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Newton's Laws of Motion

Sir Isaac Newton
Isaac Newton, English physicist and mathematician, 1642-1727

Isaac Newton

Without a doubt, Isaac Newton is the most prolific and influential scientist in history. His application of empirical principles and his mathematical inventions revolutionised science, producing the laws which explain the phenomena of the universe: motion, gravity and optics.

He was the first to explain and quantify force, as an action at a distance. This means that gravity is the same for an apple and for the Moon, revealing the gravitational field. Later, the same principles were applied successfully to electrical fields.

Nature and nature's laws lay hid in night;
God said "Let Newton be" and all was light.

Alexander Pope, an epitaph for Newton.


Newton's First Law of Motion
An object at rest will remain at rest, and an object in motion will continue to move at constant velocity, unless a net force is applied.

    Consequences:
  • Equilibrium: a system in equilibrium is one in which the net force on the system is zero
  • Conservation of Momentum in both elastic and inelastic collisions
  • Conservation of kinetic energy in elastic collisions but not inelastic.
  • Conservation of angular momentum.
    Examples to help visualise the concept:
    Newton's First Law of Motion in action: A hammer head will keep moving when the handle stops because of inertia.
  • Striking a hammer handle vertically on a table, so that the hammerhead is driven on to the handle more firmly: the handle is caused to decelerate rapidly due to the reaction force of the table. The hammer head will continue to move relative to the handle, due to its inertia. The only force resisting its motion is the friction of the head's socket against the shaft of the handle, which is lower than the reaction force of the table against the handle, causing the head to slip down the handle shaft until firmly wedged into place.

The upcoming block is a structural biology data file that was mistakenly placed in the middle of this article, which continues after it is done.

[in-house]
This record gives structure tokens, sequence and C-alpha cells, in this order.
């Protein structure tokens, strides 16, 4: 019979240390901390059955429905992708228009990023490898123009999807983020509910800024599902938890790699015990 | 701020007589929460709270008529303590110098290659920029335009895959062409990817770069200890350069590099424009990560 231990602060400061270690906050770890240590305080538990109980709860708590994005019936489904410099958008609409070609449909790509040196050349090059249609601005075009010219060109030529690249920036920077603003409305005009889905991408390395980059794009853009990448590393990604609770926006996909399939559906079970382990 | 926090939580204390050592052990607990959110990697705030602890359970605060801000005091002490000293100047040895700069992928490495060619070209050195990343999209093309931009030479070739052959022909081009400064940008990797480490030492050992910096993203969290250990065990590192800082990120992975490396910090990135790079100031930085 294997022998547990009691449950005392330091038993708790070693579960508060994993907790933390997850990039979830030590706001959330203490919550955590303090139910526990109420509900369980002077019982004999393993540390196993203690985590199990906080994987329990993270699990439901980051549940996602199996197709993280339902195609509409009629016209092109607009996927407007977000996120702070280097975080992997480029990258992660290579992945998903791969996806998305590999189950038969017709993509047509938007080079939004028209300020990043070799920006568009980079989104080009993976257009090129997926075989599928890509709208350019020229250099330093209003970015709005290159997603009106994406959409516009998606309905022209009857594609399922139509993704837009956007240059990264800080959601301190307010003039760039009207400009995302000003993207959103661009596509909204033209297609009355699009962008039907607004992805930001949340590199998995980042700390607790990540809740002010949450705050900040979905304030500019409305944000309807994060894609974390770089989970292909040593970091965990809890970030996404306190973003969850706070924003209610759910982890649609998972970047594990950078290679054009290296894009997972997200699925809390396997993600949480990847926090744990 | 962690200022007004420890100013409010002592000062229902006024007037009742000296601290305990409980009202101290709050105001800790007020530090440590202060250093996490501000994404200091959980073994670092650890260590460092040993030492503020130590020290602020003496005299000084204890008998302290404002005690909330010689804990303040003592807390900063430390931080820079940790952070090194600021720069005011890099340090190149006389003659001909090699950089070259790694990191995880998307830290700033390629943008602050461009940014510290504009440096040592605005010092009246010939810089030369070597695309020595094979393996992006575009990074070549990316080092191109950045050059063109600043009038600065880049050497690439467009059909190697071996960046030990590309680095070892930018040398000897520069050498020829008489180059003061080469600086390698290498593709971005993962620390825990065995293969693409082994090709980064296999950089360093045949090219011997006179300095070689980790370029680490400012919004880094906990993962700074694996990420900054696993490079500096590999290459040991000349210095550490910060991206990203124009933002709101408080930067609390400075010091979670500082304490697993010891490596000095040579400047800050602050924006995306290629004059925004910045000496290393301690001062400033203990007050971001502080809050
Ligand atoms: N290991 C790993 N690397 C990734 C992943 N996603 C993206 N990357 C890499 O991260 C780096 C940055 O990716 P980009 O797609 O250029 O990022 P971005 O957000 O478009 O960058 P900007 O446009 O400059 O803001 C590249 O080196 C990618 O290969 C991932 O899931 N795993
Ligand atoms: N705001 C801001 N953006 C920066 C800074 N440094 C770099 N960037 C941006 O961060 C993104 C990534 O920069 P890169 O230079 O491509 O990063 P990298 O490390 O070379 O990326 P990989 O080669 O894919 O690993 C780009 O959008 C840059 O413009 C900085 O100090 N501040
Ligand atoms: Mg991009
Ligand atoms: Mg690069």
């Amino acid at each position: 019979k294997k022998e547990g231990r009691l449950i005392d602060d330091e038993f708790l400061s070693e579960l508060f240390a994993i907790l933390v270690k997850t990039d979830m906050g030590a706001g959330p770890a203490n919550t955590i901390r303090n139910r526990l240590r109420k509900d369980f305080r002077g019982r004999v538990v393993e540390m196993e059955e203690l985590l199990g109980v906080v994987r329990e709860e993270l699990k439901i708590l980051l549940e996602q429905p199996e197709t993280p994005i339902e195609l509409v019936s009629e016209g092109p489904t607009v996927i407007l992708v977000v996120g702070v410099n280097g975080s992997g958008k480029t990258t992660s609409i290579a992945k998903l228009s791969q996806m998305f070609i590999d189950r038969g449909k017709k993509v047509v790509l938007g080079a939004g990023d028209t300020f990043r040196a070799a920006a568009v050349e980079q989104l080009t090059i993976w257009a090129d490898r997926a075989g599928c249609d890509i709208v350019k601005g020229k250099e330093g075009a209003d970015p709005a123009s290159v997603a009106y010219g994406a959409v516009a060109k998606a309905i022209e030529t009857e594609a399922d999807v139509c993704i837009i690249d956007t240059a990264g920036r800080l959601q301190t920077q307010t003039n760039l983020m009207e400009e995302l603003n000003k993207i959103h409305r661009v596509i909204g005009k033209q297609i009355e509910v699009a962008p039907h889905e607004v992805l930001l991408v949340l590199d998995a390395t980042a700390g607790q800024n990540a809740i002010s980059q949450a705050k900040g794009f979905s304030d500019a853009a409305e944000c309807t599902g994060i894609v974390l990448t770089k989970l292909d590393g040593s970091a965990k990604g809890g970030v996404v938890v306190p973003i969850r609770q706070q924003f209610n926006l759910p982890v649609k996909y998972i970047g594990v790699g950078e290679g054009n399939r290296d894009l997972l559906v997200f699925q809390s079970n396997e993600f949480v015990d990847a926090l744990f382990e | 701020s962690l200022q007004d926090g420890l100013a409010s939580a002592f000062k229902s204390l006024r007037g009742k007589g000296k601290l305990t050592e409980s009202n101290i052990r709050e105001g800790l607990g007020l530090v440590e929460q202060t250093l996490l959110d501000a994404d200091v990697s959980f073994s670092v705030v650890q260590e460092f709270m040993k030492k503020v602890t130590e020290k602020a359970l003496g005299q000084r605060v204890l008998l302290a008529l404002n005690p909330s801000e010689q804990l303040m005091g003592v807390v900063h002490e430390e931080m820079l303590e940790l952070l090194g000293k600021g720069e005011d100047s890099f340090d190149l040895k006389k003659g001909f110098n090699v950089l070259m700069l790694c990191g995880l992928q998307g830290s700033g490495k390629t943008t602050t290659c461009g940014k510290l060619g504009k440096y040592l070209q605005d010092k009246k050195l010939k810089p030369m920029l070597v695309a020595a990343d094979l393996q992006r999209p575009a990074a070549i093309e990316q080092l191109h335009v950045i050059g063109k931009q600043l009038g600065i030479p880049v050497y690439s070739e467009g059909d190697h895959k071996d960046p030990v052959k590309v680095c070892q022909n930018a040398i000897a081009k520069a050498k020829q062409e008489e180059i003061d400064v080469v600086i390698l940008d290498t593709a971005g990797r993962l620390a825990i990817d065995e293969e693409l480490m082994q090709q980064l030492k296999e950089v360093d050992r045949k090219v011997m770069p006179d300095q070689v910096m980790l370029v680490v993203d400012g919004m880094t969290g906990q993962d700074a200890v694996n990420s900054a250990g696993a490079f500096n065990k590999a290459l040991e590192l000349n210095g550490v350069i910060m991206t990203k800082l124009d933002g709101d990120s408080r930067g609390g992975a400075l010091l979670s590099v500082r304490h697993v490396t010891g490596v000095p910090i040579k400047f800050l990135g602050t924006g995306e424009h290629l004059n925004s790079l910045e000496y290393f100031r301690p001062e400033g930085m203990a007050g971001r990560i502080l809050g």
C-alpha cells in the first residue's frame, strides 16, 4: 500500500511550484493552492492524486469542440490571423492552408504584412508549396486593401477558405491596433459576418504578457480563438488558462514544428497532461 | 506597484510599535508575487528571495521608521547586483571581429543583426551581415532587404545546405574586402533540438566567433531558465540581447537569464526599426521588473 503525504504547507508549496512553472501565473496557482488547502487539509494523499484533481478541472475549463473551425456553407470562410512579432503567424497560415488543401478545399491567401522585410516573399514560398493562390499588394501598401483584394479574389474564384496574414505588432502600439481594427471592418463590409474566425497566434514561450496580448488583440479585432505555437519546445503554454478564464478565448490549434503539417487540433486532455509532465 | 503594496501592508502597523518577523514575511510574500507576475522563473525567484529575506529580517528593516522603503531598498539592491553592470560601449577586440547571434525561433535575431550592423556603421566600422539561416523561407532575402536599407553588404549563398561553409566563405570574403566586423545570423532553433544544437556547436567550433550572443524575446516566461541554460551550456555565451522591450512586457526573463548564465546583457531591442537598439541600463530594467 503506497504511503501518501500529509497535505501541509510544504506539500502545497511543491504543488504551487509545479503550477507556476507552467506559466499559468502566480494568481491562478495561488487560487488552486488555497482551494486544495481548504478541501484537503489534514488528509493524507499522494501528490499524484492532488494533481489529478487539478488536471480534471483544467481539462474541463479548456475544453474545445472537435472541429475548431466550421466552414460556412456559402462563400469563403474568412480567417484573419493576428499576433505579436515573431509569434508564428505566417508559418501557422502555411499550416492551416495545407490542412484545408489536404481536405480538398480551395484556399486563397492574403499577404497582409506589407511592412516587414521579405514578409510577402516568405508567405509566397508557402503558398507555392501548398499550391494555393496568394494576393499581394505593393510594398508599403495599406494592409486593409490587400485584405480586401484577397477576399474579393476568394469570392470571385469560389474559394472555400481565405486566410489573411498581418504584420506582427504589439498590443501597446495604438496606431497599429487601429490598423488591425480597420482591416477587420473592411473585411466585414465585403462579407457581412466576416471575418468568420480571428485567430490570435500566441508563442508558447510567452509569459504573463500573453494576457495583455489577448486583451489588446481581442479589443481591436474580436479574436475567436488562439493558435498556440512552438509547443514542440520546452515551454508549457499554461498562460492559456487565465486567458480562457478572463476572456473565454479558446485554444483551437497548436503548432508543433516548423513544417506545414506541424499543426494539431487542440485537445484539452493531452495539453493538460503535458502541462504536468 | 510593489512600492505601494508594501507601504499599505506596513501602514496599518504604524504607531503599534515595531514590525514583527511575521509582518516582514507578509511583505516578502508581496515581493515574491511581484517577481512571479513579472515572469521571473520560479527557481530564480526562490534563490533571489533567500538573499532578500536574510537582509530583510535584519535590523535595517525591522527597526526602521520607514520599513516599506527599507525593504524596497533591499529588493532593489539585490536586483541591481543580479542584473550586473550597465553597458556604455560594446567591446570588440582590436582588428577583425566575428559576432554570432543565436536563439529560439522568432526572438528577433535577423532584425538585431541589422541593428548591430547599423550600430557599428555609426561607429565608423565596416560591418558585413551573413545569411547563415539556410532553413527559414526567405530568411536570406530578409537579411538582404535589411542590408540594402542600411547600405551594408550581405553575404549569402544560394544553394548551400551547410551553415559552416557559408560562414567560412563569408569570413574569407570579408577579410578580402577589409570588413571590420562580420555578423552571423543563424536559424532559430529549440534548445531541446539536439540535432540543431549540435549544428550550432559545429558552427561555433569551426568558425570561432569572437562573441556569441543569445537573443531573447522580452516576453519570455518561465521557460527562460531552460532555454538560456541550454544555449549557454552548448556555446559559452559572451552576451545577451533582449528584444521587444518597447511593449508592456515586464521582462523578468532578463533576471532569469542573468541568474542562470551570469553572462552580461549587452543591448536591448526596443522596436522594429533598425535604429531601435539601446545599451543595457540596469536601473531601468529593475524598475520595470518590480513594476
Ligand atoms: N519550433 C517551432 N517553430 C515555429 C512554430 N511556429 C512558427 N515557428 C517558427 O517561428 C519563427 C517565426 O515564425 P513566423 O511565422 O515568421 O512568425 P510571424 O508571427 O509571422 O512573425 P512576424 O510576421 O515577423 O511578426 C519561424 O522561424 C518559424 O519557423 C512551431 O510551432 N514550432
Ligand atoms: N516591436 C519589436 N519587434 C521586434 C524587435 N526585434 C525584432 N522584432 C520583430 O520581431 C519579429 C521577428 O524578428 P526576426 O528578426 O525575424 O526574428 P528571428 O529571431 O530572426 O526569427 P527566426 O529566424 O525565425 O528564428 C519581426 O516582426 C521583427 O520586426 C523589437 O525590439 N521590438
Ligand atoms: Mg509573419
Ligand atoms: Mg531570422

Equations

ρ = mv

where ρ is the momentum, and m is the mass of an object moving at constant velocity v.


Newton's Second Law of Motion
When a net force is applied to an object it changes its motion according to: F = ma, where F is the net force, m is the mass, and a is the resultant acceleration in the same direction as the net force.

Grand Unified Theory

Newton's F = ma is probably the most famous equation in science, matched only by Einstein's $E = mc^2$ for recognisability by the general public.

Both of these equations express an assumption, certainly believed by both Newton and Einstein, that the fundamental rules of nature will be simple. Both geniuses searched for the grand unified theory of everything - a simple explanation which explains all natural phenomena. The search continues, primarily through research into particle physics and string theory, and discoveries like the Higg's boson take us a small step closer to realising this ambitious dream.

    Consequences:
  • A force must be applied to cause work to be done upon a mass, or to change its energy or position in a gravitational field.
  • There is a difference between mass (kg) and weight (N). Gravitational acceleration is the same for all masses in the same gravitational field, but the gravitational force (weight) is proportional to the mass being accelerated.
  • Planetary motion can be explained as acceleration towards the focus of the orbit (centre of a large mass, such as the Earth for the Moon and satellites, and the Sun for all other members of the solar system family of objects), even though speed is largely constant. The force in this case is centripetal.